Shadowing Group Reports
Fortismere School, Muswell Hill, London
Group leader Gillian Ward says that the Carnegie shadowing scheme is "excellent in encouraging students to read books that they probably wouldn't have picked off the shelves".
This shadowing group consists of 40 Year 8 students who are invited to participate. They are generally picked from a list compiled by English teachers, the school librarian, who runs the shadowing scheme, also invites students she knows are good and avid readers. Most of the members are from the top English sets, but the group leader says, "Sometimes students who we don't expect to get much out of the trickier books are the ones that surprise me." Meetings are held every Tuesday in term time and take place at lunchtime, in the library, in a private room, "to make it feel special". Students let the group leader know how they are getting on with the books, spend time writing reviews and so on. It is not compulsory for students to stay for the full lunch hour, but they are welcome to do so.
Usually only about five or six of the group members manage to read all of the books, but the group leader keeps a checklist to track reviews that are posted to the site. On the day the Carnegie Medal winner is announced, a "proper red carpet, gold envelope party" is held, where refreshments are provided, and the winner is announced, leading to some disappointment from students when often the judges don't agree with their choice! Following this, the group leader prints out all the reviews the members have written, plus any photos taken during shadowing, and puts together a book as a record of the experience. Gillian also plans to start running sessions on this in conjunction with the local school for the deaf.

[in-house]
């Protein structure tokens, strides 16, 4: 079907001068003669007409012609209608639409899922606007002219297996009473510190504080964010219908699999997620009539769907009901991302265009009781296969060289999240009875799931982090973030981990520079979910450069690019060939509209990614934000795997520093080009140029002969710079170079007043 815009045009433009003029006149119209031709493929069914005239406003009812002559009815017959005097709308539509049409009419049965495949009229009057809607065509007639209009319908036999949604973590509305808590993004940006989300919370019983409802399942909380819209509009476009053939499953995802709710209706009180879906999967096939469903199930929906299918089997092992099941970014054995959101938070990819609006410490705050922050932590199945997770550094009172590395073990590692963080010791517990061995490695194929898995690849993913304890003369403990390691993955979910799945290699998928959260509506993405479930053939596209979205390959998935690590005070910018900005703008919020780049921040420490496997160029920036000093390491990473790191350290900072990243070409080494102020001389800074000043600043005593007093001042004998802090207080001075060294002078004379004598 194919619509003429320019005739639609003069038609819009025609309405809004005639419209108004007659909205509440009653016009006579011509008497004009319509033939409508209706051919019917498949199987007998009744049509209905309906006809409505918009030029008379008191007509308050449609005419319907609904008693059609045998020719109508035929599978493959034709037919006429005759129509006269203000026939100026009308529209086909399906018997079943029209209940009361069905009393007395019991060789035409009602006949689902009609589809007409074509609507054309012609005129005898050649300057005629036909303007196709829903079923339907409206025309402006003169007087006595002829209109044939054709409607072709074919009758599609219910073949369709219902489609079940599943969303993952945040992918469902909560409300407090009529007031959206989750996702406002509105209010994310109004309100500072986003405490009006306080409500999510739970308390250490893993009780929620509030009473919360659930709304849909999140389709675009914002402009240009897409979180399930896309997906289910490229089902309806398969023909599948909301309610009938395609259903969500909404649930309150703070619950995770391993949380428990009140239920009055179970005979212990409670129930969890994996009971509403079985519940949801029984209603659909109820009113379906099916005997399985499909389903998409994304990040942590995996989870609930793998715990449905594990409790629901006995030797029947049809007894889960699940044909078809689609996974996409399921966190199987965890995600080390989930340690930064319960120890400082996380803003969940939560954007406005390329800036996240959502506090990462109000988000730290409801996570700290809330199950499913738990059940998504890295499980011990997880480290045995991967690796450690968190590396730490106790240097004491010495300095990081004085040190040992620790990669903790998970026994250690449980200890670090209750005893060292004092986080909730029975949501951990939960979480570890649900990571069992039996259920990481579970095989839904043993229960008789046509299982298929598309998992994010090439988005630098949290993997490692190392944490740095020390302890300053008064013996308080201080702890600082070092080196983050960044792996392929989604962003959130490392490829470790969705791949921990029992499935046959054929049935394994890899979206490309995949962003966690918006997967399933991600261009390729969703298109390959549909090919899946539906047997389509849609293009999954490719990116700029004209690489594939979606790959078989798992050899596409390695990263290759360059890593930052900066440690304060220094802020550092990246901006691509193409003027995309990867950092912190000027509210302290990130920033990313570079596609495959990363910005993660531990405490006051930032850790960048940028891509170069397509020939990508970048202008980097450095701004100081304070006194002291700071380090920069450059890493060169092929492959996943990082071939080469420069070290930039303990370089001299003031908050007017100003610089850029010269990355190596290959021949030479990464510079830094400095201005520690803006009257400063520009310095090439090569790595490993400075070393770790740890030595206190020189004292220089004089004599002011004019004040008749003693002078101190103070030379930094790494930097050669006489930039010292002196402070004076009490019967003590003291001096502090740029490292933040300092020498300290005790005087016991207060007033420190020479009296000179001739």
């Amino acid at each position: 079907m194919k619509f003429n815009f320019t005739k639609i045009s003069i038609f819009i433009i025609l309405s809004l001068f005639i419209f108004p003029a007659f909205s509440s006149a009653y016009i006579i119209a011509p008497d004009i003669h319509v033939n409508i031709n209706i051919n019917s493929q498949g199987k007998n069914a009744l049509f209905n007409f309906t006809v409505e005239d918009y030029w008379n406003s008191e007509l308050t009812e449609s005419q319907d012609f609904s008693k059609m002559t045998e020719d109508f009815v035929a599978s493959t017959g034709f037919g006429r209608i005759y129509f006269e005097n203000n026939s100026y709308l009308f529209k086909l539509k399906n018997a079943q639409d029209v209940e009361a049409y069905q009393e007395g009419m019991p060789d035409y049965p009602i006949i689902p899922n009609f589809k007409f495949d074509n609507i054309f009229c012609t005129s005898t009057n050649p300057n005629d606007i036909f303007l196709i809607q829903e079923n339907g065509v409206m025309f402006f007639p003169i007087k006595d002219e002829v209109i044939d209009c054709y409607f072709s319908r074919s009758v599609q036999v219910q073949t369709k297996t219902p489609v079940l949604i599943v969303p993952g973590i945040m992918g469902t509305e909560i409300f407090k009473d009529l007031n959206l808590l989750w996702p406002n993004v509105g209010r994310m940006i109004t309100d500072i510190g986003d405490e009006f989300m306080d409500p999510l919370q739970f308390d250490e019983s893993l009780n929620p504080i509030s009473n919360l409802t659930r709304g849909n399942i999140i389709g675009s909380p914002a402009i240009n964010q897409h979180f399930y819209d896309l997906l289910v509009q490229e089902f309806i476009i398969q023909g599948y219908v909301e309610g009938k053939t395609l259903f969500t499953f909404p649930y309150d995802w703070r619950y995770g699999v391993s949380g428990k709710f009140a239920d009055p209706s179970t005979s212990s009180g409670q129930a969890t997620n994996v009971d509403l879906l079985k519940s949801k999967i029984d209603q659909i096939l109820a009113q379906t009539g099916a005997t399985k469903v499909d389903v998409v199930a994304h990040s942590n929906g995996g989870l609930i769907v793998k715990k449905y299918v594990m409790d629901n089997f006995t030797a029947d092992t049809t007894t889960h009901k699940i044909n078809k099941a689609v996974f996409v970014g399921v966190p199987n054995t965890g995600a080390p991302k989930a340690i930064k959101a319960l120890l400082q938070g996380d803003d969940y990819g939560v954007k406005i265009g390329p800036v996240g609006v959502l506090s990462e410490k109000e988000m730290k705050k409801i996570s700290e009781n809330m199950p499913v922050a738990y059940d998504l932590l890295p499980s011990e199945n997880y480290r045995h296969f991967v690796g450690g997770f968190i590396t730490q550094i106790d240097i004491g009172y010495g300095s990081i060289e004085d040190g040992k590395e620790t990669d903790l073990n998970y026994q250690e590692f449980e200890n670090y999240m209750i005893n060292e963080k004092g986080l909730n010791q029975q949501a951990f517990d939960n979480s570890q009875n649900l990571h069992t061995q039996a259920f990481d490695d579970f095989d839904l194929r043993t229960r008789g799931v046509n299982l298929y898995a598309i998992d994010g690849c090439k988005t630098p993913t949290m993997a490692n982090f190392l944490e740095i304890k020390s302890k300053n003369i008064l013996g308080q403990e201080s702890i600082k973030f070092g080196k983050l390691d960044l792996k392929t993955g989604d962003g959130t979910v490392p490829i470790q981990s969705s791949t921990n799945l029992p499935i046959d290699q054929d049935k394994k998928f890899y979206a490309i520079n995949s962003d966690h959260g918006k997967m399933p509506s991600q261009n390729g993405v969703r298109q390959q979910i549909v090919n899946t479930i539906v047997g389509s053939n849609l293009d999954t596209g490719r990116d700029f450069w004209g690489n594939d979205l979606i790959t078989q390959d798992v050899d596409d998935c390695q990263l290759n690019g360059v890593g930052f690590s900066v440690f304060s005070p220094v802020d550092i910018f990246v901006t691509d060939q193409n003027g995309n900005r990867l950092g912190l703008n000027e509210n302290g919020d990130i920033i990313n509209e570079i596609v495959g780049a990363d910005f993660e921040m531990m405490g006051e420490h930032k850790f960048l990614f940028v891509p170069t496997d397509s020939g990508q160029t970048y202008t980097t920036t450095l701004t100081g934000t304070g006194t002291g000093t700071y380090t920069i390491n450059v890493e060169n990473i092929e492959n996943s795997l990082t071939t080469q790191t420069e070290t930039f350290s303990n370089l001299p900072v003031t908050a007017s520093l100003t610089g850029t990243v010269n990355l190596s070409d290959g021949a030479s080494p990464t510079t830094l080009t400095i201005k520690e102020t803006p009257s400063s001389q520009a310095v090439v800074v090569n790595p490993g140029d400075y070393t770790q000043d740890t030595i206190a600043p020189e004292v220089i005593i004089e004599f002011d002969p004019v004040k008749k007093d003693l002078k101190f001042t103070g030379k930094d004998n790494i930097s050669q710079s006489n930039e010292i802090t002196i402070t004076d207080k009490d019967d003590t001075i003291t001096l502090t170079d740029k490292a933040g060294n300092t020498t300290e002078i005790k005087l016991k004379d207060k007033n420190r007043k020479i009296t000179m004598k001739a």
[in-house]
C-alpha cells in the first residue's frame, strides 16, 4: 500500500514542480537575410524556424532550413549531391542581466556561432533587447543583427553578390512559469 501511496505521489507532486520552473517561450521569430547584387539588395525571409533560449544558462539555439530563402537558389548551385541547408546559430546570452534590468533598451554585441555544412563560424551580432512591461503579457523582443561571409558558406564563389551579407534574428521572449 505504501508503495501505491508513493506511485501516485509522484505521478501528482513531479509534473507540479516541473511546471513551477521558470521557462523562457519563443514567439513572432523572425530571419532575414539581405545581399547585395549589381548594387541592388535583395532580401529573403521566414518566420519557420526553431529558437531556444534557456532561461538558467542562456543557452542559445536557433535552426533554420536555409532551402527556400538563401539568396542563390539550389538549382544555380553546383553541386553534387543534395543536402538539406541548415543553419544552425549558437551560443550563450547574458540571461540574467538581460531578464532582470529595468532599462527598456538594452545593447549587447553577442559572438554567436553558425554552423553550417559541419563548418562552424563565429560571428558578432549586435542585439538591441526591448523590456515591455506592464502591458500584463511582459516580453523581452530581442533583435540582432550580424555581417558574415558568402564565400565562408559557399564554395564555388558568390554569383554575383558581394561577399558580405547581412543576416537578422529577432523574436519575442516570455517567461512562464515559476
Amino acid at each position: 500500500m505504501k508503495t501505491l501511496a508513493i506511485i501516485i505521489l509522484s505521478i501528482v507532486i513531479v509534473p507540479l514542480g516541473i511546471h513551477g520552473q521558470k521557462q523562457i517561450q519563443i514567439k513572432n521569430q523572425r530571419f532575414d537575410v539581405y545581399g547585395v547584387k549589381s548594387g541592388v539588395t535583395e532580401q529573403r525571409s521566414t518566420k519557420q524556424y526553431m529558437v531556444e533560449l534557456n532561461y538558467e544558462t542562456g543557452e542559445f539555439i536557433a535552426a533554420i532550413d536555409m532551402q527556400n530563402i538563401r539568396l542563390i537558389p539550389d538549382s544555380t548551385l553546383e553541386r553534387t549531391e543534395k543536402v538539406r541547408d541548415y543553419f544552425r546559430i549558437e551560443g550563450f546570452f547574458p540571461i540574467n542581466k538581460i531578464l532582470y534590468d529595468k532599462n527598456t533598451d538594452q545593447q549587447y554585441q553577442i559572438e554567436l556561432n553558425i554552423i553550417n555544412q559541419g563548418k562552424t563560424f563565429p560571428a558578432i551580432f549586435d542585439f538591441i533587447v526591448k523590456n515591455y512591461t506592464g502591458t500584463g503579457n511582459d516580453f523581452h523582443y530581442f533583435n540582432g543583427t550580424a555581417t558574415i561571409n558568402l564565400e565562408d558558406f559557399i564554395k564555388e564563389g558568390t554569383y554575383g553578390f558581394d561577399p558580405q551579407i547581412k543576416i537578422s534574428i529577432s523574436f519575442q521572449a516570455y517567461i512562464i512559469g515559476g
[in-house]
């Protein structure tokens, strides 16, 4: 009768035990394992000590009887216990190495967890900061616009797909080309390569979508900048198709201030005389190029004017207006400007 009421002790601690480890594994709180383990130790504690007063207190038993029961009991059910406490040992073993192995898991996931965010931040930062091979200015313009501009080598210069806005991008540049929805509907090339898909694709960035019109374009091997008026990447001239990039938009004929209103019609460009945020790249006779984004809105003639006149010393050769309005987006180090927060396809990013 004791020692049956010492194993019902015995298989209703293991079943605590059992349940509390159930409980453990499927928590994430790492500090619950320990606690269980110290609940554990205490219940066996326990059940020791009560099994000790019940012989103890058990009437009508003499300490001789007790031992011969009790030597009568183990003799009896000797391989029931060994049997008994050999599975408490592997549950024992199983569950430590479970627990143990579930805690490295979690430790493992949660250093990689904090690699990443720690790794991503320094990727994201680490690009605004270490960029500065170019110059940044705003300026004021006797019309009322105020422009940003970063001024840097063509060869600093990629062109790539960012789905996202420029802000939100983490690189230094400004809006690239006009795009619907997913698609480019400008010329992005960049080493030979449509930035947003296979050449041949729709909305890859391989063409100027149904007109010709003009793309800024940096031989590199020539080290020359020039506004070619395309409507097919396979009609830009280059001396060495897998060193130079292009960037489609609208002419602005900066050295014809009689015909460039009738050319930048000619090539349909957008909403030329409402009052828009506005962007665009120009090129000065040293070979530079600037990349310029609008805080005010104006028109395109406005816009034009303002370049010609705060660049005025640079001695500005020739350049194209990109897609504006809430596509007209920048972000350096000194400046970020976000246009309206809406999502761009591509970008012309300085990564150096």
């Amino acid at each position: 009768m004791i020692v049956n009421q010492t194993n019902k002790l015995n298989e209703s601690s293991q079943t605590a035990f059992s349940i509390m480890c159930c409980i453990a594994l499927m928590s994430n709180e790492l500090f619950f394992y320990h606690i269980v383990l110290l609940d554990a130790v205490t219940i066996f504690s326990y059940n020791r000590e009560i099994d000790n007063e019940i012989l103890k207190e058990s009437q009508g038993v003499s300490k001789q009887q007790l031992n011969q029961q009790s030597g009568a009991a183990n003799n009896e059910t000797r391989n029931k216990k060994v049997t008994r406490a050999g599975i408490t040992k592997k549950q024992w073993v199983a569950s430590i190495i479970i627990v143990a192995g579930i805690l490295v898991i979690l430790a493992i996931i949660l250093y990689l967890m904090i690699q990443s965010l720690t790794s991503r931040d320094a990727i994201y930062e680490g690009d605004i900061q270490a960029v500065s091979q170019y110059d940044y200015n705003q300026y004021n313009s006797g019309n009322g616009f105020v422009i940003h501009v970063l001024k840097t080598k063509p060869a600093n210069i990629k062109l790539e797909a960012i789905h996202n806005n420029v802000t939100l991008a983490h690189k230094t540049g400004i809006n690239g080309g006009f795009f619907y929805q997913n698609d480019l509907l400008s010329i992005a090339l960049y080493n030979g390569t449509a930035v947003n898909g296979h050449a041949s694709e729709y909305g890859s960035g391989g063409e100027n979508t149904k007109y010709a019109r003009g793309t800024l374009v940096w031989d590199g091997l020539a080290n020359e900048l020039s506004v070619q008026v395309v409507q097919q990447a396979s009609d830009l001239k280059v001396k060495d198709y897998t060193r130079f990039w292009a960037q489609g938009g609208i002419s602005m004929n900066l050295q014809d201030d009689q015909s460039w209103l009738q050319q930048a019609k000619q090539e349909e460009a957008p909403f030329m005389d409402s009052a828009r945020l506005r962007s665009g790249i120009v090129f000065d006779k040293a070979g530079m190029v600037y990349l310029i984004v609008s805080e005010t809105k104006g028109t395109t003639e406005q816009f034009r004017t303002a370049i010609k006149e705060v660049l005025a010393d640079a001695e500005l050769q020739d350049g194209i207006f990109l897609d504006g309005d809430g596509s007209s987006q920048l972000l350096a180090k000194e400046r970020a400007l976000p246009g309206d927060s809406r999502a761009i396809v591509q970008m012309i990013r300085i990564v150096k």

The group leader uses the website regularly and takes advantage of all its features. The outcome hoped for was that the students would enjoy the experience, which was achieved for about thirty five of the forty group members last year. Impact on young readers is not measured formally, only informally by word of mouth and by reading members' reviews. Many of the English teachers access the website to see what their students are writing.